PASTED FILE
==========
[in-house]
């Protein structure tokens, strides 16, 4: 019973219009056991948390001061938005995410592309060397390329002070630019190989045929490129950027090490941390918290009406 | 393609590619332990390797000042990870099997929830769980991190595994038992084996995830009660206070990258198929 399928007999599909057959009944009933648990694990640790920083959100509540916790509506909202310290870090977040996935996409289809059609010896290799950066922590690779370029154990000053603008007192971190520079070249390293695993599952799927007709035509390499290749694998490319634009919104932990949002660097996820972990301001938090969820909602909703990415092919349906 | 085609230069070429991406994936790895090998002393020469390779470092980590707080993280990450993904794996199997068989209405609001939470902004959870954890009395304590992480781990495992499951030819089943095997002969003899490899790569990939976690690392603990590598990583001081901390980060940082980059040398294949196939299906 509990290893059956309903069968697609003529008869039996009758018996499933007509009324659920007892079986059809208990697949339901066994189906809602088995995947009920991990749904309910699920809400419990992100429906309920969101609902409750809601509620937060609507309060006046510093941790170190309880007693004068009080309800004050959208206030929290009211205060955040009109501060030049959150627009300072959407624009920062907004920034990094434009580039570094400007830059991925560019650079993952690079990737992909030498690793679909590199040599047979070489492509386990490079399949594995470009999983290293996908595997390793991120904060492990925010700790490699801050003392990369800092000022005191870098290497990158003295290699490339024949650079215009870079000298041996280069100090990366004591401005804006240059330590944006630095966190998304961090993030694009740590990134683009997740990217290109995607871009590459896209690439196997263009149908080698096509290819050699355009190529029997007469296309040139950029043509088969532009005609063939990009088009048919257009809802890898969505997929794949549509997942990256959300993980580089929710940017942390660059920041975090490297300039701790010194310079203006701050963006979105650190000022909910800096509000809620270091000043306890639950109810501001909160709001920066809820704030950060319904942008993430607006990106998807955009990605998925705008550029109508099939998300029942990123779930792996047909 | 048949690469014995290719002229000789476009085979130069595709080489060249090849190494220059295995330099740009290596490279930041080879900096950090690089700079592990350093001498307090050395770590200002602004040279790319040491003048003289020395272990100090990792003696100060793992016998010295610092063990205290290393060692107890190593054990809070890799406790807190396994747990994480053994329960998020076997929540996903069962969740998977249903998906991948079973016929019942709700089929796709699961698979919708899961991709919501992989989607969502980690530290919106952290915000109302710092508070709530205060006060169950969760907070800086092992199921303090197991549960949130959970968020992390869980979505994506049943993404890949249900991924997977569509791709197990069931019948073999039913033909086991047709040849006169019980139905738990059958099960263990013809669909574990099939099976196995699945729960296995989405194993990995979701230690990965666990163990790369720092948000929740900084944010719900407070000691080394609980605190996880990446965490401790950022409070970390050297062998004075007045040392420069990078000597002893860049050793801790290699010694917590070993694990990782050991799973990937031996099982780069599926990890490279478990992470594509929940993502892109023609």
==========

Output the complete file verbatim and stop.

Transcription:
[in-house]
């Protein structure tokens, strides 16, 4: 019973219009056991948390001061938005995410592309060397390329002070630019190989045929490129950027090490941390918290009406 | 393609590619332990390797000042990870099997929830769980991190595994038992084996995830009660206070990258198929 399928007999599909057959009944009933648990694990640790920083959100509540916790509506909202310290870090977040996935996409289809059609010896290799950066922590690779370029154990000053603008007192971190520079070249390293695993599952799927007709035509390499290749694998490319634009919104932990949002660097996820972990301001938090969820909602909703990415092919349906 | 085609230069070429991406994936790895090998002393020469390779470092980590707080993280990450993904794996199997068989209405609001939470902004959870954890009395304590992480781990495992499951030819089943095997002969003899490899790569990939976690690392603990590598990583001081901390980060940082980059040398294949196939299906 509990290893059956309903069968697609003529008869039996009758018996499933007509009324659920007892079986059809208990697949339901066994189906809602088995995947009920991990749904309910699920809400419990992100429906309920969101609902409750809601509620937060609507309060006046510093941790170190309880007693004068009080309800004050959208206030929290009211205060955040009109501060030049959150627009300072959407624009920062907004920034990094434009580039570094400007830059991925560019650079993952690079990737992909030498690793679909590199040599047979070489492509386990490079399949594995470009999983290293996908595997390793991120904060492990925010700790490699801050003392990369800092000022005191870098290497990158003295290699490339024949650079215009870079000298041996280069100090990366004591401005804006240059330590944006630095966190998304961090993030694009740590990134683009997740990217290109995607871009590459896209690439196997263009149908080698096509290819050699355009190529029997007469296309040139950029043509088969532009005609063939990009088009048919257009809802890898969505997929794949549509997942990256959300993980580089929710940017942390660059920041975090490297300039701790010194310079203006701050963006979105650190000022909910800096509000809620270091000043306890639950109810501001909160709001920066809820704030950060319904942008993430607006990106998807955009990605998925705008550029109508099939998300029942990123779930792996047909 | 048949690469014995290719002229000789476009085979130069595709080489060249090849190494220059295995330099740009290596490279930041080879900096950090690089700079592990350093001498307090050395770590200002602004040279790319040491003048003289020395272990100090990792003696100060793992016998010295610092063990205290290393060692107890190593054990809070890799406790807190396994747990994480053994329960998020076997929540996903069962969740998977249903998906991948079973016929019942709700089929796709699961698979919708899961991709919501992989989607969502980690530290919106952290915000109302710092508070709530205060006060169950969760907070800086092992199921303090197991549960949130959970968020992390869980979505994506049943993404890949249900991924997977569509791709197990069931019948073999039913033909086991047709040849006169019980139905738990059958099960263990013809669909574990099939099976196995699945729960296995989405194993990995979701230690990965666990163990790369720092948000929740900084944010719900407070000691080394609980605190996880990446965490401790950022409070970390050297062998004075007045040392420069990078000597002893860049050793801790290699010694917590070993694990990782050991799973990937031996099982780069599926990890490279478990992470594509929940993502892109023609």